History I am sure, does not repeat itself, but some Thai scholars have a history of repeating themselves. Two articles published in the Bangkok Post recently reveal their obsession with the idea of a “Thai race”.

The first article is titled “Bones tell story of Thai origin” (Bangkok Post 5/11/06). In short, it explains that the scholars of the Fine Arts Department have deduced the ethnic identity of several thousand year old skeletons. DNA tests on these skeletons and on different tai-speaking populations currently living in China and Thailand show very similar results. They allow the researcher to say that Thai people have been settled in what is today Thailand for much longer than previously thought. This research then obviously backs up a nationalist rewriting of early Southeast Asia. Did these skeletons belong to people who named themselves thai, who shared the same rituals, the same social organization, who speak the same language as the Thai today? These questions are not raised, of course… They would undermine the pathetic but nonetheless worrying efforts of these Thai academics to give to the concept of a “Thai race” a genetic justification as well as an historical depth which social sciences are unable (and for good reasons!) to provide them with.

The second article, published a few days ago (Bangkok Post 13/12/06), concerns more specifically medical sciences. It proclaims that “Gene sequence of Thai has been identified” by a research team from Chulalongkorn and Mahidol Universities and that this discovery will allow the scientists to adjust the creation of new medicines to the Thai DNA for greater efficiency. The research was based on a collection and analysis of blood samples among people living in the same area for at least three generations. But if a “true Thai” is someone living in the same place as his grand parents, then many Karen or Lawa villagers (or Chinese descendants) are more Thai than many thai-speaking urban dwellers! This could be good news for the rights of the so-called “ethnic people” of Thailand but indeed the main idea underlying this research is (once again) the quest and the promotion of a “pure” Thai genotype. Interestingly, the research has eventually shown close affinities with Chinese and Japanese DNA – which represent the “noble white Asian stock” – while nothing is said about Lao or Khmer DNA…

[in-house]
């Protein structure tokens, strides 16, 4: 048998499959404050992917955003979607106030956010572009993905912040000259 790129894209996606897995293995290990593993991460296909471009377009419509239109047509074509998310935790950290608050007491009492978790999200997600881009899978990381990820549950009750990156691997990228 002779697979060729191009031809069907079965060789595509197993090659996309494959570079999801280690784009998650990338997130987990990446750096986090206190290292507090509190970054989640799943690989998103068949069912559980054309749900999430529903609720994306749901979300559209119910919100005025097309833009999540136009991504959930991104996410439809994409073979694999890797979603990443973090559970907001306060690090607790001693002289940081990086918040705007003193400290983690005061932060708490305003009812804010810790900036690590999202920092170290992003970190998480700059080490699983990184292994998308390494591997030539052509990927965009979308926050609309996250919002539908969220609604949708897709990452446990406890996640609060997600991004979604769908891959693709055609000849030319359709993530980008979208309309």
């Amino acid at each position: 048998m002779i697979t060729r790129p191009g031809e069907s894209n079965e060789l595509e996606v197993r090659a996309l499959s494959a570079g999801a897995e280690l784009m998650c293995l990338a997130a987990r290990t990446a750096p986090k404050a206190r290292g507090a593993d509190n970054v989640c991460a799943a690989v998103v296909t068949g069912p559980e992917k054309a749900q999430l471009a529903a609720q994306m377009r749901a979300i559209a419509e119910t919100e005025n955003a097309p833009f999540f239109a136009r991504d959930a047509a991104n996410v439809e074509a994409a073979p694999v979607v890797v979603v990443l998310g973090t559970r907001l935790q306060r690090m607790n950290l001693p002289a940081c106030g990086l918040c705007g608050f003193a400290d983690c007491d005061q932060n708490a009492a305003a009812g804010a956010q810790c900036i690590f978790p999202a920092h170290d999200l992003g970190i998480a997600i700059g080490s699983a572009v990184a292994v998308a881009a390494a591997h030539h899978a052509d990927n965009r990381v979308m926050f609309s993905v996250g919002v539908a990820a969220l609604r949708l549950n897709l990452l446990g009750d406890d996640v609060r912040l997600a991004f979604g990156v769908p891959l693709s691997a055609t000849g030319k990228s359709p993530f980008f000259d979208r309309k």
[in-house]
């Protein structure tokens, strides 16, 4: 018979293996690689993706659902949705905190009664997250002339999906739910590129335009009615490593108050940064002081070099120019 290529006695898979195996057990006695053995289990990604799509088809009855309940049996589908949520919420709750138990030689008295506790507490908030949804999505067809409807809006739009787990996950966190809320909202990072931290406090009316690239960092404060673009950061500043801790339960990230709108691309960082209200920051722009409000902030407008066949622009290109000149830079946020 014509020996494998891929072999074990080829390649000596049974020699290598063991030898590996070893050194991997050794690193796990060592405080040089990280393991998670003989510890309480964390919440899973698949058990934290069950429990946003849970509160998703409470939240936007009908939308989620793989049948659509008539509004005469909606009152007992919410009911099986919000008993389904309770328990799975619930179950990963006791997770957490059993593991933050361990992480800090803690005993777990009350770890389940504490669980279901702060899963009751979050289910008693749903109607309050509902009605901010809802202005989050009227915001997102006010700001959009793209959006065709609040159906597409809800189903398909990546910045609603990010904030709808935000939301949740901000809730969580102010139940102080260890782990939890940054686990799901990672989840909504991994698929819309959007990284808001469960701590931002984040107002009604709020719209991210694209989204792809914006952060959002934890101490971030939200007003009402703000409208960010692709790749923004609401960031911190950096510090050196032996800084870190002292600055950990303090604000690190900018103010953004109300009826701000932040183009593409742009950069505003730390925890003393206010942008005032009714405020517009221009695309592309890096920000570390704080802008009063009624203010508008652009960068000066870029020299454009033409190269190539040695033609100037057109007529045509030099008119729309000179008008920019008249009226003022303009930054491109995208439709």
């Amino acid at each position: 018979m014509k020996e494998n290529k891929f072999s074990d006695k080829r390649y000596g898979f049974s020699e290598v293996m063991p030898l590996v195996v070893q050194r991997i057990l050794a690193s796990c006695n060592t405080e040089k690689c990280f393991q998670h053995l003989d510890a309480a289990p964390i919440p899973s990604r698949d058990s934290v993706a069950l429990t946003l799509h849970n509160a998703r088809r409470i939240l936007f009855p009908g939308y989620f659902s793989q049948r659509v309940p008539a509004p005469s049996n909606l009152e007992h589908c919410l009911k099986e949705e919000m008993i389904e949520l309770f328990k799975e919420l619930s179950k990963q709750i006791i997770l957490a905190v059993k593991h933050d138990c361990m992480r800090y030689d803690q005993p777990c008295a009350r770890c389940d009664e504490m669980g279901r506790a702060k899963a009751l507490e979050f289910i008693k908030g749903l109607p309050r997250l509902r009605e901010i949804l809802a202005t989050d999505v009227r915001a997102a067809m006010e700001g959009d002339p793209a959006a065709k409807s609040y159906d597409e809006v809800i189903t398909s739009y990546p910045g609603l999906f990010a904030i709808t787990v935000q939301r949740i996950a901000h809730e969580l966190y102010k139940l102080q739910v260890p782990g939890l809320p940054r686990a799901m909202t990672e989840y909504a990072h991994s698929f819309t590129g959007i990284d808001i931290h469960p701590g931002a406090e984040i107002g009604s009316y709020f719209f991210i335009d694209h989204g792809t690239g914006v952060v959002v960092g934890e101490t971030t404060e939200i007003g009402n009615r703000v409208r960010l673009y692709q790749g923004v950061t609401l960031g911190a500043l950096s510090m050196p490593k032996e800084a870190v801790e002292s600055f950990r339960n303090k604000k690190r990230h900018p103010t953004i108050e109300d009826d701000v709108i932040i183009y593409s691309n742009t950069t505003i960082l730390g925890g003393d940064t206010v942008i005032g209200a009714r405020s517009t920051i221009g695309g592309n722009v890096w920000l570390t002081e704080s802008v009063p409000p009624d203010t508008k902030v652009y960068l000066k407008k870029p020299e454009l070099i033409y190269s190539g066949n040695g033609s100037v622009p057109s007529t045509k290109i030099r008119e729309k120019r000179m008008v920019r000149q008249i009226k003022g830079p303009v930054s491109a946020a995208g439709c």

Such an obsession for a “pure and old Thai race” is not new, nor is it isolated. It comes along with other obsessions, such as pride of the national flag. Eventually this produces a conceptual framework which reminds me, relatively speaking, of European racist and evolutionist theories at the end of the nineteen century.

Olivier Evrard, Anthropologist, IRD-Social Research Institute, Chiang Mai University